Get the whole company involved: Find out where employees used to work, what kind of data they use to do their job, whom they work with outside the company… It’s possible they have easy access to the kind of information you are looking for or have a relationship with people who do… profile the competitor’s top executives– examine the decisions they made to determine how decisive or methodical they are… Each independent information source can help complete a larger picture…

According to Burt Helm; sharp focus is essential to any successful intelligence-gathering effort, e.g.; don’t just say; ‘find out everything you can about all the competitors in the marketplace’… It’s far more productive to think of a specific question or problem that is crucial to your company’s success. The goal of your intelligence operation is to gather information to help address issues that really matter; remember– stable, predictable markets are relics of the past… According Gino Imperato; business moves fast– product cycles are measured in months, not years… partners become rivals quicker than you can say ‘breach of contract’… That’s why competitive intelligence is so important…

Forget the occasional racy headlines about industrial espionage and take new approach– think global, snoop local… become heads-up on a new innovations, know rival’s cost structure, understand changing business modes, track people’s talent… This kind of information gets exchanged all the time, e.g.; engineers swap gossip at trade shows; rival salespeople compare notes at a restaurant, Internet offers a remarkably wide variety of sources– news services, online job postings, brutally honest discussion groups… The information is out-there– all you need is an effective competitive intelligence process to activate it…

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According to Maryam Donnelly; competitive intelligence is one of the most powerful yet under-utilized sources of knowledge at most organizations– the key issue is with how companies store, access, analyze competitive information. They typically keep it in individual silos throughout the company, with no consolidation, no chance at analyzing the scattered data for broader organizational use… This lack of consolidation and analysis leaves many companies at a disadvantage…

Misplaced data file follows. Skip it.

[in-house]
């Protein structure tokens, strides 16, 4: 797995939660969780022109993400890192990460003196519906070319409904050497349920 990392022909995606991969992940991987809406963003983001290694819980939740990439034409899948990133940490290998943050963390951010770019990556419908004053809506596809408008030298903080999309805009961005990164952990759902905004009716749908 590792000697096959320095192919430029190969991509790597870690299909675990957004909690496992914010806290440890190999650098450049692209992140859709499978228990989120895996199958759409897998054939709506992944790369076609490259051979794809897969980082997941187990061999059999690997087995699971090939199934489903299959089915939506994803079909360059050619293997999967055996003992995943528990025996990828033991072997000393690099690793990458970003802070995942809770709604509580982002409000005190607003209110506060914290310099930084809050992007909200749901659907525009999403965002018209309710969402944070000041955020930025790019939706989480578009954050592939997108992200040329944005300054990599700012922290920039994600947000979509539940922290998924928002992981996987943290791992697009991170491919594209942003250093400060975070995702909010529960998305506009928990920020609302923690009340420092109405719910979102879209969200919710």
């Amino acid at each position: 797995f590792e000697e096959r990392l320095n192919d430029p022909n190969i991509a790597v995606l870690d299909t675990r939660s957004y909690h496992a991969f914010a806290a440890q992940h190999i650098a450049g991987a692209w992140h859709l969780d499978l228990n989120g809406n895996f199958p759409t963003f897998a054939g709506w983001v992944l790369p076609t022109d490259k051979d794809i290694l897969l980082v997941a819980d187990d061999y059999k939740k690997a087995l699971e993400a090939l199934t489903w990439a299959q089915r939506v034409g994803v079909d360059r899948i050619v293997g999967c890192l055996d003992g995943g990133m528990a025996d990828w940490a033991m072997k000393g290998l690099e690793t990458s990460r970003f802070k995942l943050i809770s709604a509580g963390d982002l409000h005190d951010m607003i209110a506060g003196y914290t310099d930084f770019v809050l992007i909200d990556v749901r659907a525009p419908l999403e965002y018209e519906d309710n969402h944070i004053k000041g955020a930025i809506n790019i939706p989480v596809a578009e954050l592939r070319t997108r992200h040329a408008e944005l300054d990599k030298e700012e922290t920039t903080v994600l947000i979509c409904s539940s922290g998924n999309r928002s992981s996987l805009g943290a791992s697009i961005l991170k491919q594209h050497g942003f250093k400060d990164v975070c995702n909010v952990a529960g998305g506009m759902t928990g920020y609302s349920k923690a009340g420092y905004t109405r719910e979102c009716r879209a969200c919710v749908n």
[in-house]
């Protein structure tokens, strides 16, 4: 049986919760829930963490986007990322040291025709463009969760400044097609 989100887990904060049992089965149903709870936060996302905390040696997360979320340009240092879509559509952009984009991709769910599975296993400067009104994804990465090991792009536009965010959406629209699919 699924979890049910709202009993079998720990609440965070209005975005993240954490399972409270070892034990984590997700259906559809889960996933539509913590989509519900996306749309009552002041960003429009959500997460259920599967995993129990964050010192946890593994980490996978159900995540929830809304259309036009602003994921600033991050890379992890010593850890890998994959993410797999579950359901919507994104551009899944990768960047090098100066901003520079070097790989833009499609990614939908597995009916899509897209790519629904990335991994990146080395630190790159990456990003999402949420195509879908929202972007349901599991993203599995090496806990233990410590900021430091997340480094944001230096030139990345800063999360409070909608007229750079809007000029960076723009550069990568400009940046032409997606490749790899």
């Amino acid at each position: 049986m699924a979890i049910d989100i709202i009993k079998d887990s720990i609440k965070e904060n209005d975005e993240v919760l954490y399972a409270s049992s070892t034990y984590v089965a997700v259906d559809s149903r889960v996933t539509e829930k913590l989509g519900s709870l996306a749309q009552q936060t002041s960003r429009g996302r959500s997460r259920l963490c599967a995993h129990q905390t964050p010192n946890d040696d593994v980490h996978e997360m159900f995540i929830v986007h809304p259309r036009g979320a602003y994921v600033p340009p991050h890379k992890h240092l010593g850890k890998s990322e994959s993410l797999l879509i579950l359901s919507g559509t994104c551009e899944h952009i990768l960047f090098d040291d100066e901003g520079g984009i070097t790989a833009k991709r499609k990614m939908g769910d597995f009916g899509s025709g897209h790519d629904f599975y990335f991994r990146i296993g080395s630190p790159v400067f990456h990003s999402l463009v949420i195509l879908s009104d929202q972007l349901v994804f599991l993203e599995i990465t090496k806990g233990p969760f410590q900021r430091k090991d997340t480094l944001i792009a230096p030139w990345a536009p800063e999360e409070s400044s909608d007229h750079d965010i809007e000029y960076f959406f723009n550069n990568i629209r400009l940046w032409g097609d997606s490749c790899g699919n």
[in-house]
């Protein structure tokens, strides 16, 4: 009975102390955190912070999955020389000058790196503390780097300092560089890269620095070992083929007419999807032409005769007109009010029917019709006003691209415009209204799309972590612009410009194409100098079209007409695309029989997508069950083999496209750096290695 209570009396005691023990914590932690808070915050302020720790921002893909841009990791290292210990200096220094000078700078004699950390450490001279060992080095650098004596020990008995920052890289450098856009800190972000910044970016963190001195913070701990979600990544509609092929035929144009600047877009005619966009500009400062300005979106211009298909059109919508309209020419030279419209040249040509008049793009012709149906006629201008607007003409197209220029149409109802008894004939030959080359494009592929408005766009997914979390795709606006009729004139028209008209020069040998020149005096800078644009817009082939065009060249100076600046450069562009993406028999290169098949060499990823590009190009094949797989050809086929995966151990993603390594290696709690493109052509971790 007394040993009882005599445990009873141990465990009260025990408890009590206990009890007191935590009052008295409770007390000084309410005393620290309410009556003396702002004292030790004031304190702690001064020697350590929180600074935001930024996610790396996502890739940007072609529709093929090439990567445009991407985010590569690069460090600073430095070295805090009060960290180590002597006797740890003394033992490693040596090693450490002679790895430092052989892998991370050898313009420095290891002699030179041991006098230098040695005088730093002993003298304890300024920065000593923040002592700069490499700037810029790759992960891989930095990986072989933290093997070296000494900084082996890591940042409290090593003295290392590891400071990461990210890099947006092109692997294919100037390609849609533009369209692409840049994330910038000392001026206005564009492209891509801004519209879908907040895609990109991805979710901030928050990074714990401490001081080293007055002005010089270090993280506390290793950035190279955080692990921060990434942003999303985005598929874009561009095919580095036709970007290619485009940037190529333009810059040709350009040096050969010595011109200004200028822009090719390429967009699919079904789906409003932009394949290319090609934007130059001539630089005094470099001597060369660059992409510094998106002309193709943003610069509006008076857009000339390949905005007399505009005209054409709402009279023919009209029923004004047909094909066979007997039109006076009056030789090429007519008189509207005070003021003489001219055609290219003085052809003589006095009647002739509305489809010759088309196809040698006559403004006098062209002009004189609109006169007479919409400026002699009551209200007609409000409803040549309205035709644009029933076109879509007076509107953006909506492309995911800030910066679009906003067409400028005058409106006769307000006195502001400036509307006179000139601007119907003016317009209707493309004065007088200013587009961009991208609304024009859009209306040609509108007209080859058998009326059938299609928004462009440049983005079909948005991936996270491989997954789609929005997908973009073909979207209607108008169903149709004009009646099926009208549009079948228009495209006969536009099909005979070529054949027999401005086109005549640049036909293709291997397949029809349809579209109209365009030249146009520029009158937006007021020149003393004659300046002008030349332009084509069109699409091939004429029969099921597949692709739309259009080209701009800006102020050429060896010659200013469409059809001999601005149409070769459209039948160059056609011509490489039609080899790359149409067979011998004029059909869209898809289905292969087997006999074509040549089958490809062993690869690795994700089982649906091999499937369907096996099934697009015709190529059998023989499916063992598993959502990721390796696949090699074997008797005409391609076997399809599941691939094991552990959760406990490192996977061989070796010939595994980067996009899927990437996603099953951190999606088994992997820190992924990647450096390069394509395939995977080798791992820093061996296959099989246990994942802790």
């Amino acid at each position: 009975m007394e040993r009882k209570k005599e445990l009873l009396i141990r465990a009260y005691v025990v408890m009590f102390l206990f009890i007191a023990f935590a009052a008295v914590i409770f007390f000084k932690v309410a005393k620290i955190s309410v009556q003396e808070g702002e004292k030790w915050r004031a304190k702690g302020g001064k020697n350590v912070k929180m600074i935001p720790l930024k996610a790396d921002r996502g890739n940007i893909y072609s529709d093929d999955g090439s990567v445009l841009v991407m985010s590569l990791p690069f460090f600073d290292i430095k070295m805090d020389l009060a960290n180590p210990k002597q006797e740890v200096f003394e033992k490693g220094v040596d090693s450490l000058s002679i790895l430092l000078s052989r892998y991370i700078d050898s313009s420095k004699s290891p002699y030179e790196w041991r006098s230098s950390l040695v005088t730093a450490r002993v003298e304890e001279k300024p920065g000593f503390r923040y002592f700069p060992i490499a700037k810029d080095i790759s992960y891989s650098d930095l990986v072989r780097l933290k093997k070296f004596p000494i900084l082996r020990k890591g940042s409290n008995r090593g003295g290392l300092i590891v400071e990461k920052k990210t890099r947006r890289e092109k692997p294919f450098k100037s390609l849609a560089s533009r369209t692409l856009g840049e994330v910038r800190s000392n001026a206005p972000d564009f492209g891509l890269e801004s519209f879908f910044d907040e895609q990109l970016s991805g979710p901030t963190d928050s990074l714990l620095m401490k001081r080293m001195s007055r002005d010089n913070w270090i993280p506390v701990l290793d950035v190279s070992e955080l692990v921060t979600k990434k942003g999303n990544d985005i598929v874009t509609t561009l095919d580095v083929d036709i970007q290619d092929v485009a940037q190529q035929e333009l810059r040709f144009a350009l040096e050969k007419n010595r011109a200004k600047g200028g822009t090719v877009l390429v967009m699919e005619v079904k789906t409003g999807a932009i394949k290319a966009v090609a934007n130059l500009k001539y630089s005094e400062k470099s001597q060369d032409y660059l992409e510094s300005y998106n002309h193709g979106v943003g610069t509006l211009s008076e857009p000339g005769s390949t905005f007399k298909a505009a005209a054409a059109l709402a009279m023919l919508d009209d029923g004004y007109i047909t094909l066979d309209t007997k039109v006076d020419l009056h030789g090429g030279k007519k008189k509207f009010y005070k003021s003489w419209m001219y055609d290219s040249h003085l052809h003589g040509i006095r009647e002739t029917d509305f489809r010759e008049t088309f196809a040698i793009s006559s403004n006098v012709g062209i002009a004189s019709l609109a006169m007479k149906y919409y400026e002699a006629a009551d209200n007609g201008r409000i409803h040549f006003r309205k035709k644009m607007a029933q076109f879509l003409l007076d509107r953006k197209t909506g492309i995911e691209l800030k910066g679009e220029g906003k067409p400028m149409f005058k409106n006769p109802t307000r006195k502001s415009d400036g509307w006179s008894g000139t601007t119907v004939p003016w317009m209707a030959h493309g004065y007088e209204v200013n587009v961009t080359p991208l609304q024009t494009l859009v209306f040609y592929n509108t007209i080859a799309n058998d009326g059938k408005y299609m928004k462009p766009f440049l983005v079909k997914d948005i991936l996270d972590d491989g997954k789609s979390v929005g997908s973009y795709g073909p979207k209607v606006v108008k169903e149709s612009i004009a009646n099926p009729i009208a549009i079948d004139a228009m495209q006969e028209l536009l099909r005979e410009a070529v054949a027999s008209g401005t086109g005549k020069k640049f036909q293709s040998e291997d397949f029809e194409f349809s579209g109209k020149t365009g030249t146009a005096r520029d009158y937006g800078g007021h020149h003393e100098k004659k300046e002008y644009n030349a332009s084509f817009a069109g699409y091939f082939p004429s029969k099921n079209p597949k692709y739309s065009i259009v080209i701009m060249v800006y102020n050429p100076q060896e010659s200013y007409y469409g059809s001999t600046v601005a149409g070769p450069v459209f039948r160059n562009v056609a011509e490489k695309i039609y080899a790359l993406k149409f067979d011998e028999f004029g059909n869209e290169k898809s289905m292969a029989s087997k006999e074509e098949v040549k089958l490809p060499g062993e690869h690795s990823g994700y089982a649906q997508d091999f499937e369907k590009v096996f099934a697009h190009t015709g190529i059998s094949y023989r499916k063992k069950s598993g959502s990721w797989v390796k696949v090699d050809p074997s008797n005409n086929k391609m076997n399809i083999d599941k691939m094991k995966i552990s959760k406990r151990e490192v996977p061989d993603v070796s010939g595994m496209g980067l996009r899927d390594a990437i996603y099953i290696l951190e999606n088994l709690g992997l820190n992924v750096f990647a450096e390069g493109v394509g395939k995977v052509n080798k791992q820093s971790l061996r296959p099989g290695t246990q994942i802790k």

The truth of the matter is competitive intelligence, in many businesses, takes a back seat to things like– impulsive, ill-informed decision-making… Where as through use of competitive intelligence, company could get a more accurate view of where the business is, within the context of the overall competitive landscape– its position now, its trend, its future potential… and more important, it provides much relevancy for better, informed decision-making…

A Garner Research paper suggested– that many of the world’s top global companies have serious issues making good decisions due to a combination of changing markets, lack of information…

Strategic Assets– Rethink Your Competitive Edge in Shifting Global Markets: Strategic Muscle Ain’t What It Used To Be…

Strategic Assets are specific core resources, capabilities… that an organization possesses, which provides it with a significant and unique competitive edge that sustains it as growing, prosperous organization… In financial accounting, an asset is an economic resource; anything tangible or intangible that is capable of being owned or controlled to produce value. 

Simply stated, assets represent value of ownership that can be converted into cash (although cash itself is also considered an asset)… Under this definition, such things as; employees, customers, brands, supply chain… are not considered assets, even though they may be the critical factors in the economic success of an organization– This is because an organization does not have sufficient control over these entities to satisfy the accepted definition of an asset…

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But according to Paul O’Malley; strategic assets are key capabilities, resources, relationships… which are the basic ingredients for value creation and key driving factors in the success of a business… Examples of strategic assets might include; employees, customers, intellectual property, brands, distribution channels… According to John Kay; strategic assets are certain competitive advantages based not only on the distinctive capabilities of a business but on also on their dominance or market position